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New Web Application Security Tool from Google. Skipfish.

Having done some initial testing this new tool is powerful and comprehensive. It blends a number of other tool features into a neat little package. I did some testing on my local LAN and the web server was getting pounded with thousands of requests per second. Your access and error.log is really going to fill up with this one, not very subtle. 😉

What is skipfish?

Skipfish is an active web application security reconnaissance tool. It prepares an interactive sitemap for the targeted site by carrying out a recursive crawl and dictionary-based probes. The resulting map is then annotated with the output from a number of active (but hopefully non-disruptive) security checks. The final report generated by the tool is meant to serve as a foundation for professional web application security assessments.

Go here to download and review the documentation Skipfish.

A rough list of the security checks offered by the tool is outlined below.

    * High risk flaws (potentially leading to system compromise):

          o Server-side SQL injection (including blind vectors, numerical parameters).
          o Explicit SQL-like syntax in GET or POST parameters.
          o Server-side shell command injection (including blind vectors).
          o Server-side XML / XPath injection (including blind vectors).
          o Format string vulnerabilities.
          o Integer overflow vulnerabilities.
          o Locations accepting HTTP PUT. 

    * Medium risk flaws (potentially leading to data compromise):

          o Stored and reflected XSS vectors in document body (minimal JS XSS support present).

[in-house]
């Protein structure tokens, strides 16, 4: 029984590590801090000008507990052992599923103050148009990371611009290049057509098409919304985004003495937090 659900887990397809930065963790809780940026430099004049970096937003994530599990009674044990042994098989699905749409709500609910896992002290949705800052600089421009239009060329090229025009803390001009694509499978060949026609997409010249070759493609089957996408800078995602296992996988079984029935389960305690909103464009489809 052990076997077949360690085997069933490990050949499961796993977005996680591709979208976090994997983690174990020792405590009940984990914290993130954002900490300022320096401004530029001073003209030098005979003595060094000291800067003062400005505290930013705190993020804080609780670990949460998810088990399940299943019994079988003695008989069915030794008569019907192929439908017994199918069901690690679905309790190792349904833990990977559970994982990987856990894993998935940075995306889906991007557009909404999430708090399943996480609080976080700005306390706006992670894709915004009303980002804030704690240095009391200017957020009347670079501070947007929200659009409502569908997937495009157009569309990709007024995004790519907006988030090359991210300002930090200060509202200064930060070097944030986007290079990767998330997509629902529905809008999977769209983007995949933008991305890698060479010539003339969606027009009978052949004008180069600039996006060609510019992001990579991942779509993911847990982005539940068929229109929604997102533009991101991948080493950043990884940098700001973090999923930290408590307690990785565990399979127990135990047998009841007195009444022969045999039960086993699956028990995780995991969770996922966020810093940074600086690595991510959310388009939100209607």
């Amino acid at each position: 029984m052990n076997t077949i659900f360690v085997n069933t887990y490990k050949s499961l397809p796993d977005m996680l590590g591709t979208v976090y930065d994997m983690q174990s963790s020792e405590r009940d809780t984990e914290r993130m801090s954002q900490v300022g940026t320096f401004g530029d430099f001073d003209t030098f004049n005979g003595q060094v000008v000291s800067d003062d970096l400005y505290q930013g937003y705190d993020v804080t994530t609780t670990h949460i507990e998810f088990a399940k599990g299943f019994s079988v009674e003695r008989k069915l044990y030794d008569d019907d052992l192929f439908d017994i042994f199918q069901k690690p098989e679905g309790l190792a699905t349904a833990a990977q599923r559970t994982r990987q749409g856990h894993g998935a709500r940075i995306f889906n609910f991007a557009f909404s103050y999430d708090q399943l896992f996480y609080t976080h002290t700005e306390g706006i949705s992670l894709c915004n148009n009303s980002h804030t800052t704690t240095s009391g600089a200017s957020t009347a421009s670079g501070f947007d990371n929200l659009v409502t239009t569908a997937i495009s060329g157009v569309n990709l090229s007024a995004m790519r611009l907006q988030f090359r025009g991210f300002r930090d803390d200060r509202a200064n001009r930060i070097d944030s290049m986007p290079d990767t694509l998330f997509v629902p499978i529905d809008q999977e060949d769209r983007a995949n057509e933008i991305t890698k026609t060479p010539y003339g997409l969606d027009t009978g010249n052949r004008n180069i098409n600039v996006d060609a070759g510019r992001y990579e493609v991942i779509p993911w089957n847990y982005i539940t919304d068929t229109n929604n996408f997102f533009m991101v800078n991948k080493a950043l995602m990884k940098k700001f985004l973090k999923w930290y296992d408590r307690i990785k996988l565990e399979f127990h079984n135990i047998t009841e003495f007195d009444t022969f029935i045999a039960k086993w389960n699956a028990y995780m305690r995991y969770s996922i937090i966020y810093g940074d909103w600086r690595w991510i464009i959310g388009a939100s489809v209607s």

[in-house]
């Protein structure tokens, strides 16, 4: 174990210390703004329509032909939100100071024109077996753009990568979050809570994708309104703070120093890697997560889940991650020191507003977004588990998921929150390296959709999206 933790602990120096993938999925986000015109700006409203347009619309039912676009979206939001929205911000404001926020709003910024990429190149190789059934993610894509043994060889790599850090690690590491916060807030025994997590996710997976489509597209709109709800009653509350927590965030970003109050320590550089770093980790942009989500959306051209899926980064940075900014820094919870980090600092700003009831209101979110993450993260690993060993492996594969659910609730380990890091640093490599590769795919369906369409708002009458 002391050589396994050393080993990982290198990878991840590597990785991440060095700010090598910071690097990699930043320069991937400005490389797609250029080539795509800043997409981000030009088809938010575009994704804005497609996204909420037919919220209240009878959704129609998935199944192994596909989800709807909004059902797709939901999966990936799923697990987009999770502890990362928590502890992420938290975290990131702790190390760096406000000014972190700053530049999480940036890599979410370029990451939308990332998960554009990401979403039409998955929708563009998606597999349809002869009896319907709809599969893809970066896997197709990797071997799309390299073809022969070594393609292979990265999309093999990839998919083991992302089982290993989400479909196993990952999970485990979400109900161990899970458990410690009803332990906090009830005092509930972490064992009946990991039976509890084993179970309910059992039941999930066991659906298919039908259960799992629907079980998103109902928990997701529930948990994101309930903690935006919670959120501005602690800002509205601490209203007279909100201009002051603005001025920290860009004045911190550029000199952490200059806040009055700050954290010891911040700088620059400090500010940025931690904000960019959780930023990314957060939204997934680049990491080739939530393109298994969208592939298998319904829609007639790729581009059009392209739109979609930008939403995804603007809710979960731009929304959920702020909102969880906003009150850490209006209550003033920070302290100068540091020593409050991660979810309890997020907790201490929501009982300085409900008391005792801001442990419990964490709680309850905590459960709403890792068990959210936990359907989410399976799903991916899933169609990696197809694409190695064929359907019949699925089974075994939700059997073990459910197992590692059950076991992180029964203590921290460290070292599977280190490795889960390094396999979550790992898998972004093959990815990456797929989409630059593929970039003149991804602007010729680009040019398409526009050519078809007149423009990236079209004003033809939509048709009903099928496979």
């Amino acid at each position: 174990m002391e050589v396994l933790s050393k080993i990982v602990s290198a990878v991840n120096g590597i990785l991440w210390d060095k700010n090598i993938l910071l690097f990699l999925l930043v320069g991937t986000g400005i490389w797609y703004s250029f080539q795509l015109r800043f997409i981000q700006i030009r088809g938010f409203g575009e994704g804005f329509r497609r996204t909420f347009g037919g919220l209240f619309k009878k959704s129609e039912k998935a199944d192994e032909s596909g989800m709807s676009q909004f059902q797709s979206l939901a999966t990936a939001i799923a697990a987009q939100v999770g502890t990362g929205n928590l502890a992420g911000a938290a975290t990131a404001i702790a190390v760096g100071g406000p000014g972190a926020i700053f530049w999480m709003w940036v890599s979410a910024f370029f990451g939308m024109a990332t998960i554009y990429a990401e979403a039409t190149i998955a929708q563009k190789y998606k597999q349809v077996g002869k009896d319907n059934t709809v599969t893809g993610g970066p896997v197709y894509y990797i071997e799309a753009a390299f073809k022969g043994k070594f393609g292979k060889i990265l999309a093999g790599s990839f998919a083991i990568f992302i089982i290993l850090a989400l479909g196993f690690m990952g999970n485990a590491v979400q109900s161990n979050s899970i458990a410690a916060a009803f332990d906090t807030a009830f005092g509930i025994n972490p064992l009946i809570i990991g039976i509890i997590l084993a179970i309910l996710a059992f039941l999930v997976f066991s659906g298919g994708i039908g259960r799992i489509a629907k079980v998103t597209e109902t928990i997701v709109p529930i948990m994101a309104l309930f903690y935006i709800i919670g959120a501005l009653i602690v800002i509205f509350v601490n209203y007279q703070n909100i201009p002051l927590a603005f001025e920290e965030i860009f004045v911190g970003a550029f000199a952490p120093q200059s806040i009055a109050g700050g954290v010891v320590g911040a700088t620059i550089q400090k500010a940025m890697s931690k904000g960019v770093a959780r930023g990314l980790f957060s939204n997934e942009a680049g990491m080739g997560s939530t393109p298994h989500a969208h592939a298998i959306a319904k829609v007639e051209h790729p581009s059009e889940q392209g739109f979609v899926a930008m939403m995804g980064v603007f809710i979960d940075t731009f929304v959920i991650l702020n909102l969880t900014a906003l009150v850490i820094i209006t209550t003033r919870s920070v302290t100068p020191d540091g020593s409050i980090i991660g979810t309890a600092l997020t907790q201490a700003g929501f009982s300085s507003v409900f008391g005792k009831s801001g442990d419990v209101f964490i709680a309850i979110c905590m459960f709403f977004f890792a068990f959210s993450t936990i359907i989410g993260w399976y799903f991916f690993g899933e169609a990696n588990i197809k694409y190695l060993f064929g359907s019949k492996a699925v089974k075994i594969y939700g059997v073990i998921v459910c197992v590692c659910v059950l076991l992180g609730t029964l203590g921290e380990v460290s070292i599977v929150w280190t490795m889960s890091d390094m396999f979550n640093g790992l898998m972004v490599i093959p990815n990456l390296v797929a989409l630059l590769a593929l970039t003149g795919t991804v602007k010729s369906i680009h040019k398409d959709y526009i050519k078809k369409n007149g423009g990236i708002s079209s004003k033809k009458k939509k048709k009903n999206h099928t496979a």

o Stored and reflected XSS vectors via HTTP redirects.
          o Stored and reflected XSS vectors via HTTP header splitting.
          o Directory traversal (including constrained vectors).
          o Assorted file POIs (server-side sources, configs, etc).
          o Attacker-supplied script and CSS inclusion vectors (stored and reflected).
          o External untrusted script and CSS inclusion vectors.
          o Mixed content problems on script and CSS resources (optional).
          o Incorrect or missing MIME types on renderables.
          o Generic MIME types on renderables.
          o Incorrect or missing charsets on renderables.
          o Conflicting MIME / charset info on renderables.
          o Bad caching directives on cookie setting responses. 

    * Low risk issues (limited impact or low specificity):

          o Directory listing bypass vectors.
          o Redirection to attacker-supplied URLs (stored and reflected).
          o Attacker-supplied embedded content (stored and reflected).
          o External untrusted embedded content.
          o Mixed content on non-scriptable subresources (optional).
          o HTTP credentials in URLs.
          o Expired or not-yet-valid SSL certificates.
          o HTML forms with no XSRF protection.
          o Self-signed SSL certificates.
          o SSL certificate host name mismatches.
          o Bad caching directives on less sensitive content. 

    * Internal warnings:

          o Failed resource fetch attempts.
          o Exceeded crawl limits.
          o Failed 404 behavior checks.
          o IPS filtering detected.
          o Unexpected response variations.
          o Seemingly misclassified crawl nodes. 

    * Non-specific informational entries:

          o General SSL certificate information.
          o Significantly changing HTTP cookies.
          o Changing Server, Via, or X-... headers.
          o New 404 signatures.
          o Resources that cannot be accessed.
          o Resources requiring HTTP authentication.
          o Broken links.
          o Server errors.
          o All external links not classified otherwise (optional).
          o All external e-mails (optional).
          o All external URL redirectors (optional).
          o Links to unknown protocols.
          o Form fields that could not be autocompleted.
          o Password entry forms (for external brute-force).
          o File upload forms.
          o Other HTML forms (not classified otherwise).
          o Numerical file names (for external brute-force).
          o User-supplied links otherwise rendered on a page.
          o Incorrect or missing MIME type on less significant content.
          o Generic MIME type on less significant content.
          o Incorrect or missing charset on less significant content.
          o Conflicting MIME / charset information on less significant content.
          o OGNL-like parameter passing conventions. 

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